Henry Ferris Porter Bottle
27 February 2015
The following e-mail was in my in-box from last month and I haven’t had a chance to pursue until now. It is represented below from a fellow in Florida. Pretty neat old ale bottle of some sort. So who is Henry Ferris? Was this a beer, cider, porter, ale or ginger beer? I was re-watching Django Unchained this past weekend. You can spot a few bottles like this in one of the scenes.
Hello! I’m sorry to bother you. I live in Florida and would like some information on my Porter bottle. It reads; ‘HENRY FERRIS/ No 221 Tchapitoulas St/ NEW ORLEANS’. It stands at 9 1/2″ and is 3 3/4″ wide at the base. The manufacturer is inscribed POWELL / BRISTOL at the base. I Googled the name and found that an ad appeared in the Times Picayune on June 23, 1837 and reads; “PORTER STORE. FERRIS & BARDIN respectfully inform their friends and the public that they have commenced the business of bottling porter.” Any further information as to the date, rarity and value would be appreciated. Thanks for your time. Regards Vernon
Here below is the advertisement that Vernon references in his e-mail. Pretty easy to find. Ferris & Bardin bottling Porter at 39 St. Joseph Street in New Orleans in 1837. Targeting ships, steamboats and coffee houses.
The next advertisement below pretty much confirms an 1845 date for the subject bottle as Henry Ferris just receives, from Bristol England, a quantity of stone bottles for his Porter, Ale and Cider business. He is addressed at 221 Tchoupitoulas in New Orleans. Remember the stamp on the bottom of the bottle references POWELL BRISTOL.
Here below we can see that Henry Ferris was posting a $10 reward for a runaway slave named Julia in 1846. Wonder if he ever found Julia? I bet she headed north. Henry seems to disappear too. There is some evidence he went north too, possibly to Baltimore or New Jersey.
The Porter bottle is stamped Powell Bristol as noted above. The Powell family had been brown stone potters at Thomas Street, Bristol from 1780 and were also manufacturers of glass bottles.
Around 1816 William Powell established a pottery at Thomas Street Bristol and in 1829/30 the pottery moved to Red Lane, Temple Gate, Bristol. William Powell died in 1854 and he was succeeded by William and Septimus Powell and by the end of the nineteenth century they were the second largest maker of stoneware bottles in Britain. The company remained at Temple Gate until they were absorbed by Price in 1906 but they had also expanded to include premises in Redcliff Mead Lane. Powell was also instrumental in the discovery of the ‘Bristol Glaze’ which improved the appearance of glazed vessels and also enabled the achievement of the two-tone effect which many of the jugs and flagons display. Previously stoneware was salt glazed which produced a finely pitted glaze. The ‘Bristol Glaze’ form of glazing was first used at Powell’s pottery by Anthony Ammatt in 1835. Powell never patented the discovery but some of his adverts did include the wording ‘Inventor and sole manufacturer of the Improved Stone Ware, which is Glazed inside and out with a Glaze Warranted to resist Acids and will not Absorb’. [reference Winchester Museum]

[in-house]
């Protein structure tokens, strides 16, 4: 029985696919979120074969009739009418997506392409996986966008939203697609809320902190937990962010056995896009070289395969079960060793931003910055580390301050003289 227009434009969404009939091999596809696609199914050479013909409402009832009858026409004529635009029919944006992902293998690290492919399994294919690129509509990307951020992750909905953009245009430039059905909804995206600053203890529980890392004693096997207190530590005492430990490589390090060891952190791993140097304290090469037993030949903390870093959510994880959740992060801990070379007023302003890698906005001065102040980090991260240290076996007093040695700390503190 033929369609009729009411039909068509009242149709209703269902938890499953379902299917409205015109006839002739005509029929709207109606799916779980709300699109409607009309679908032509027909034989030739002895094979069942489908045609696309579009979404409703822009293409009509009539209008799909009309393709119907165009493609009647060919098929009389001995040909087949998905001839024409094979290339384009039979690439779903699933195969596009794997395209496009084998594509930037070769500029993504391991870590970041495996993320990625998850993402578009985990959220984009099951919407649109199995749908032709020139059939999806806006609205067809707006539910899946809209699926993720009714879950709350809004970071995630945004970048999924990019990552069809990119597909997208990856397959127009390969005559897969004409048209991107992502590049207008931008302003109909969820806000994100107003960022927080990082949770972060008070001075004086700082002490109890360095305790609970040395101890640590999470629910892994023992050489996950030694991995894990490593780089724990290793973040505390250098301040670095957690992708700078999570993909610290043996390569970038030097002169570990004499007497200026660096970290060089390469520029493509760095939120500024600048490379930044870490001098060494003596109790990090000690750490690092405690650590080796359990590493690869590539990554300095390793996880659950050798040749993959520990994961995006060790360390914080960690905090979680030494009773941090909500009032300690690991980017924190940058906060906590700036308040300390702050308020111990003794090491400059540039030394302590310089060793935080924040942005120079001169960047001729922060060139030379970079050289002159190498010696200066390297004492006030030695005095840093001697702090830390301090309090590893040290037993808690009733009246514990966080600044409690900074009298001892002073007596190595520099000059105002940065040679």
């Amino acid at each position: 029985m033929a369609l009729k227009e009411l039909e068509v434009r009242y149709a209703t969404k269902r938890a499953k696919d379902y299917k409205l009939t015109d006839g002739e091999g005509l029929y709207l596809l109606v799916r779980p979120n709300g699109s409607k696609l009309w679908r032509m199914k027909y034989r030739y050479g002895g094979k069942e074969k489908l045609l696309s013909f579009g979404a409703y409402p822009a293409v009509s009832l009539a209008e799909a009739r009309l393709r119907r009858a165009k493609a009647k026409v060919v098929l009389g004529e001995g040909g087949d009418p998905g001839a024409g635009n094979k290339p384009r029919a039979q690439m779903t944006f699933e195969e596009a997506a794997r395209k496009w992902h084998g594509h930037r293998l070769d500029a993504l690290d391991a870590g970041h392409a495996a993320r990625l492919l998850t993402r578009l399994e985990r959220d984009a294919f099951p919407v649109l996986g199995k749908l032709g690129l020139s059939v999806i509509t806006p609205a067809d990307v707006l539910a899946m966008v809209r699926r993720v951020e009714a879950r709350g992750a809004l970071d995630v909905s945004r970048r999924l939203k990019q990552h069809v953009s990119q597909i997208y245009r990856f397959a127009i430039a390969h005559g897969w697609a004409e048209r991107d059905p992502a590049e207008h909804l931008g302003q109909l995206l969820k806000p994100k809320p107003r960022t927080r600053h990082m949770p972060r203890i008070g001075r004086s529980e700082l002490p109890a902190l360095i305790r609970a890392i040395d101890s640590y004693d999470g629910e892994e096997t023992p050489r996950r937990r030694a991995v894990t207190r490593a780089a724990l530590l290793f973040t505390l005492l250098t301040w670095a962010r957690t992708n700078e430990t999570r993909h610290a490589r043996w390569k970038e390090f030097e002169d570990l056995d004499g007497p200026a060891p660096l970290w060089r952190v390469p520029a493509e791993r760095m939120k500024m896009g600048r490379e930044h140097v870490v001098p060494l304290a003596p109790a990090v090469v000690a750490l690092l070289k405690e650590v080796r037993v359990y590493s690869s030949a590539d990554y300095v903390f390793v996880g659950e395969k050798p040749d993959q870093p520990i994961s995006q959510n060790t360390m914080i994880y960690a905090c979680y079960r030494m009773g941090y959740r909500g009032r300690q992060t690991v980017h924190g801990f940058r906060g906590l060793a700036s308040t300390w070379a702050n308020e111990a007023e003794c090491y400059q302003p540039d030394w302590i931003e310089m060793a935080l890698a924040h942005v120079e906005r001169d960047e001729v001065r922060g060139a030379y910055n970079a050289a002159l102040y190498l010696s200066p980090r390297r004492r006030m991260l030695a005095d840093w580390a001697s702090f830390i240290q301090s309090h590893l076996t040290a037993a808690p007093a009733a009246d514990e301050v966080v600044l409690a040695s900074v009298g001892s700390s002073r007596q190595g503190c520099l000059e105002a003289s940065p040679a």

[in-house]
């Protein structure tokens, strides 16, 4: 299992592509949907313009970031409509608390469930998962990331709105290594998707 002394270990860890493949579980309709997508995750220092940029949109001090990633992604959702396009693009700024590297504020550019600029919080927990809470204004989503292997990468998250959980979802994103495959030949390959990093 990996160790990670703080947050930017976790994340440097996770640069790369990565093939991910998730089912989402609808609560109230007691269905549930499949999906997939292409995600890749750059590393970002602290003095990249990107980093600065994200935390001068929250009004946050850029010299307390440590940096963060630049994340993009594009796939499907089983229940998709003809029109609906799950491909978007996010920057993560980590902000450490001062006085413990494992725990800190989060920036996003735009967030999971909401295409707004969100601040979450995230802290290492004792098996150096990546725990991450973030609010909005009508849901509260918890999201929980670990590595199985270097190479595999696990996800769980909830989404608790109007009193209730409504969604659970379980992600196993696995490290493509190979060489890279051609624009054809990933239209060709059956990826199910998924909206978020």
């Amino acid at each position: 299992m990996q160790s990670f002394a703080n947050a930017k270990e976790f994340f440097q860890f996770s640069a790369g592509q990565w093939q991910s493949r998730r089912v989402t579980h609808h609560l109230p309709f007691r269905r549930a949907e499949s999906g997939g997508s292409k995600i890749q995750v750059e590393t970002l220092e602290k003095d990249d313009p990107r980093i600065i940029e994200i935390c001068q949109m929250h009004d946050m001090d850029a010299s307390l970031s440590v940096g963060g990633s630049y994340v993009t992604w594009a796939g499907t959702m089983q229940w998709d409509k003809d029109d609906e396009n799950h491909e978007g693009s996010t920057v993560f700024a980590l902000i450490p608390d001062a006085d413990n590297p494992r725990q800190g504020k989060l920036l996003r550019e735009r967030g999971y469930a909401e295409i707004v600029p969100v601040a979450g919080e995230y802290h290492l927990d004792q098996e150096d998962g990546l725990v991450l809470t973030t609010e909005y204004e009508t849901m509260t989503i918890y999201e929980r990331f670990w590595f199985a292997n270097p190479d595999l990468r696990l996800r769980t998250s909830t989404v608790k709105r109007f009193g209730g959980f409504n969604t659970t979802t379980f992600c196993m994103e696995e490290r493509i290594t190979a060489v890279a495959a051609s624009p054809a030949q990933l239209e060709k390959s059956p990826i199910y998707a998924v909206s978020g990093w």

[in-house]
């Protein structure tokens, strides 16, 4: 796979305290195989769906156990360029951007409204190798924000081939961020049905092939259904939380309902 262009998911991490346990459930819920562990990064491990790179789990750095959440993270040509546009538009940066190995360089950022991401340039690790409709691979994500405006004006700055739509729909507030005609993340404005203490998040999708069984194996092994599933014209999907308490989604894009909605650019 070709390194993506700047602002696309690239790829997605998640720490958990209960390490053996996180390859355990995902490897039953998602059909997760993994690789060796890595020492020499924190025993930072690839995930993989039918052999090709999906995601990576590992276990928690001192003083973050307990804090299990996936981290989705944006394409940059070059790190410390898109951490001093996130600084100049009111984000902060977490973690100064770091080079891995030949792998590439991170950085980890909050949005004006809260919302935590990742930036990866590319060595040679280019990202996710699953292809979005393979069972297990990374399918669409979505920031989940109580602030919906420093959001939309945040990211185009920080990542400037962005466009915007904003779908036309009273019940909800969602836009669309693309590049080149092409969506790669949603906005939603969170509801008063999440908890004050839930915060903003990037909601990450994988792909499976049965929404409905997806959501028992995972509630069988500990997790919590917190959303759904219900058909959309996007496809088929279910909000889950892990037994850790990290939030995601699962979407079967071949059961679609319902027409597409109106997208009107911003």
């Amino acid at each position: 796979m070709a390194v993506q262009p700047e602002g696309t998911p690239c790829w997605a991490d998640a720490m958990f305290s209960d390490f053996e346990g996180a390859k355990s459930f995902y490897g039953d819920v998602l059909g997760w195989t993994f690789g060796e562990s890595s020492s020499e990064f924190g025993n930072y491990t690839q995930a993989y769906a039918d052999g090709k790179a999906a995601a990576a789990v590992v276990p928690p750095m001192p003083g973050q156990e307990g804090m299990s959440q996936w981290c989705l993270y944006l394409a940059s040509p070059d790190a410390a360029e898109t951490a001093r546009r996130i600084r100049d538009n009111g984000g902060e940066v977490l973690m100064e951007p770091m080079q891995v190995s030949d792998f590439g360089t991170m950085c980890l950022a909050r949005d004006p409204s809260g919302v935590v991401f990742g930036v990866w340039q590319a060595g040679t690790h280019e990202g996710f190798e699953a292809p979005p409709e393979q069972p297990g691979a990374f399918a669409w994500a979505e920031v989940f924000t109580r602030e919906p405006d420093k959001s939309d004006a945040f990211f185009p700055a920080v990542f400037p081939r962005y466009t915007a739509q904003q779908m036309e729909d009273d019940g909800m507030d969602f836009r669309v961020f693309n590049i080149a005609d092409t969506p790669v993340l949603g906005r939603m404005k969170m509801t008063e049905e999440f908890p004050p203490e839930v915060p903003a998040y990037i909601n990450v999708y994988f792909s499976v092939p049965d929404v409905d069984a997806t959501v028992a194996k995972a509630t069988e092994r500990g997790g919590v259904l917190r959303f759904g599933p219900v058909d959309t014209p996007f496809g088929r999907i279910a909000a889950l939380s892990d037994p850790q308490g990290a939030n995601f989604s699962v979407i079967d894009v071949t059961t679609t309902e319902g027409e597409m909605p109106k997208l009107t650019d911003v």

1837: PORTER STORE – FERRIS & BARDIN advertisement (see above) – The Times Picayune, Thursday, April 27, 1837
1840: Henry Ferris, Free White Person, New Orleans Ward 2, Orleans, Louisiana – United Stated Federal Census
1845: Henry Ferris just receives, from Bristol, England a quantity of stone bottles for his Porter, Ale and Cider business notice (see above) – The Times Picayune, Sunday, November 30, 1845
1846: Henry Ferris was posting a $10 reward for a runaway slave named Julia (see above). Addressed at 221 Tchoupitoulas Street, the same address debossed in the bottle – The Times Picayune Thursday, April 30, 1846